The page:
Mr. Condé, a veteran opposition leader elected in 2010 on a promise of securing fairer deals for Guinea's mineral riches, has sought to promote an agenda of transparency and good governance. However, Guinea's recent history contains enough examples of broken government promises to make some funders cautious.

    The architects of the deal, senior executives at Rio Tinto and the IFC, say that was part of the reason they sought to conclude a clear and legally watertight framework agreement before raising the financing.

    "This agreement is bankable, if it gets ratified by parliament. It's a very solid framework. We haven't had that yet. It enables us to have discussions with potential lenders," said the executive at the IFC.
    http://online.wsj.com/news/articles/...86072296494320

  2. #2
    WHT-BR Top Member
    Data de Ingresso
    Dec 2010
    Posts
    14,998

    Rio Tinto seals $20bn iron ore development project with Guinea

    Rio Tinto regained its West African foothold.

    Rio Tinto pledged to press ahead with one of Africa's largest industrial projects after striking a deal with Guinea's government over the $20bn development of a giant iron ore deposit.

    The agreement over Simandou's mineral resources could lead to the miner bringing a substantial supply of African iron ore to global markets within five years, while Guinea's mining minister said the development would be a "game changer" for one of the world's poorest countries.

    "There will be before-Simandou and after-Simandou. With Simandou, our country is expected to have a double-digit growth rate very soon," Kerfalla Yansane, mining minister, told the Financial Times.

    However, Rio and Guinea's government acknowledge the delayed project could slip beyond its fresh 2018 target date for commercial production.

    Sam Walsh, Rio's chief executive, and Alpha Conde, Guinea's president, on Monday signed an investment framework to develop Simandou, cementing the company's return to favour in the country after it was stripped of its rights to part of the deposit in 2008.

    Rio's plans to push ahead with Simandou come as the company has cut capital expenditure to pacify investors after years of costly expansion. It also comes as the price of iron ore has weakened amid doubts over demand. Iron ore is mainly used in steelmaking in China. In response Rio has tried to curb exposure to Simandou by agreeing to find outside parties to build the 650km railway and port that account for about two-thirds of the $20bn cost estimate, while accepting that others may use the infrastructure.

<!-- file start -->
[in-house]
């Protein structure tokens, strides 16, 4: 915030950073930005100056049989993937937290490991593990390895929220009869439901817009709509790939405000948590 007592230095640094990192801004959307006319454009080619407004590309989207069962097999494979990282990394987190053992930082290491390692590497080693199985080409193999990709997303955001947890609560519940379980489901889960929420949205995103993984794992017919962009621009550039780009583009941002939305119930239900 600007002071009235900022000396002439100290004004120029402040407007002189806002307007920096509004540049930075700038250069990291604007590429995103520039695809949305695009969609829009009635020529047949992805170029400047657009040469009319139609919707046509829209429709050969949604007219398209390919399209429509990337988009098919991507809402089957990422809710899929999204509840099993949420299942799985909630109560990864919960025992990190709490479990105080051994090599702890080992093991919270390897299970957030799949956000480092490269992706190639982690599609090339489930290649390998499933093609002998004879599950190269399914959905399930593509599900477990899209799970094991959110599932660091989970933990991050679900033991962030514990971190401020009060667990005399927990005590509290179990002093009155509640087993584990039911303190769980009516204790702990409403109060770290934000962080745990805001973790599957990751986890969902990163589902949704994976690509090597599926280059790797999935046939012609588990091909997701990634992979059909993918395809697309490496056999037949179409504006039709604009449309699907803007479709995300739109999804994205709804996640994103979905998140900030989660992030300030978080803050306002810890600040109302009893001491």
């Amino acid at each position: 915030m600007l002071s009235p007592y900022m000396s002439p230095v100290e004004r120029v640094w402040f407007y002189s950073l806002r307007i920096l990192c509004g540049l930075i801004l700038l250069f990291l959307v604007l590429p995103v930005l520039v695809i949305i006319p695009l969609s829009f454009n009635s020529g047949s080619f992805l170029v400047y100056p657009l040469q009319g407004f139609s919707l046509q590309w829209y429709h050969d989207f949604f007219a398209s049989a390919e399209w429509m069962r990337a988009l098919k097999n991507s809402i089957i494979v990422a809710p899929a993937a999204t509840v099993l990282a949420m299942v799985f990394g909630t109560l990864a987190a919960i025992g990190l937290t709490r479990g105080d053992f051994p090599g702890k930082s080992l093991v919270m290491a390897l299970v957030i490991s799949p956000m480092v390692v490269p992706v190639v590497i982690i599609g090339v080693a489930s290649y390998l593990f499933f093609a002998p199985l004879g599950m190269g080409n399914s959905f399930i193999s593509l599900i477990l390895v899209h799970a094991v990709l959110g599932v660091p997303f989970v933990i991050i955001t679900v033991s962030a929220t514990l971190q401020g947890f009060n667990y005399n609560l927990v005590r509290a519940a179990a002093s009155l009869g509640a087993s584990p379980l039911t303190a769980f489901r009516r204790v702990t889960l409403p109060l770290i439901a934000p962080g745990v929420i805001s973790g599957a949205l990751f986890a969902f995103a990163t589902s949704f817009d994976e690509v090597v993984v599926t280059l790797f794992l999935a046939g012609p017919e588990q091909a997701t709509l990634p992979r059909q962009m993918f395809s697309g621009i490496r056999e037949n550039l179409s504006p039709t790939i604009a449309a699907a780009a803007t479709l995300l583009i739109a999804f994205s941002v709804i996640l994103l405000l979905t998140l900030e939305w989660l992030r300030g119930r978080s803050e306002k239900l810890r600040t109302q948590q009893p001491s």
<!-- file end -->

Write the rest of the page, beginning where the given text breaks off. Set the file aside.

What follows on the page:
Multi-user access is crucial to Guinea's hopes of creating tens of thousands of jobs in a "growth corridor" along the railway.

    Mr Yansane said the "tentative timeline" for first production was now the end of 2018. Rio's backer in the project, Chinalco, a Chinese state metals company, was "very keen to see this project getting off the ground", he said.

    The deal gives Guinea a free 15 per cent stake in the project while giving Rio and its partners an eight-year income tax exemption once the mine opens.

    Rio is on track to produce 290m tonnes of iron ore this year and 350mt in 2017. A further 100mt would come from Simandou when fully operational. While some analysts say miners could push the iron ore market into oversupply, Rio argues that the high-quality Guinean ore will help China produce steel while meeting environmental targets.

    Rio's rights to Simandou's northern half were confiscated and handed to BSG Resources, the mining arm of Israeli tycoon Beny Steinmetz's business empire, in 2008. In April, the government cancelled the rights held by BSGR and Vale, its partner, after a two-year inquiry found BSGR had won them through corruption. BSGR denies the allegations and says it is preparing an arbitration claim against Guinea.
    http://www.euro2day.gr/ftcom_en/arti...t-project.html

  3. #3